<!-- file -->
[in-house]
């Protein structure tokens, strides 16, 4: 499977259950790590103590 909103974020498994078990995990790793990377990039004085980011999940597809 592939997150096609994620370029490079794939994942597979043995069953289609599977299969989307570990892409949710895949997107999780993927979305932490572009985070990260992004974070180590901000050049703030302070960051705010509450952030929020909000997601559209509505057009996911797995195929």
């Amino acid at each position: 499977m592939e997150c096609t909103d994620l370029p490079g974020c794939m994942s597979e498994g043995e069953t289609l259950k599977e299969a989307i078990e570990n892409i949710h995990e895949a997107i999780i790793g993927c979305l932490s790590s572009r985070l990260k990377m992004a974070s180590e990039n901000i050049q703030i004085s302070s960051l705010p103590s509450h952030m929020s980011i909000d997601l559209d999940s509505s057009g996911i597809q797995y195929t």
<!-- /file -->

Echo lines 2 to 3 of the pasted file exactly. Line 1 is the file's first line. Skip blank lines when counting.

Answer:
């Protein structure tokens, strides 16, 4: 499977259950790590103590 909103974020498994078990995990790793990377990039004085980011999940597809 592939997150096609994620370029490079794939994942597979043995069953289609599977299969989307570990892409949710895949997107999780993927979305932490572009985070990260992004974070180590901000050049703030302070960051705010509450952030929020909000997601559209509505057009996911797995195929």
């Amino acid at each position: 499977m592939e997150c096609t909103d994620l370029p490079g974020c794939m994942s597979e498994g043995e069953t289609l259950k599977e299969a989307i078990e570990n892409i949710h995990e895949a997107i999780i790793g993927c979305l932490s790590s572009r985070l990260k990377m992004a974070s180590e990039n901000i050049q703030i004085s302070s960051l705010p103590s509450h952030m929020s980011i909000d997601l559209d999940s509505s057009g996911i597809q797995y195929t």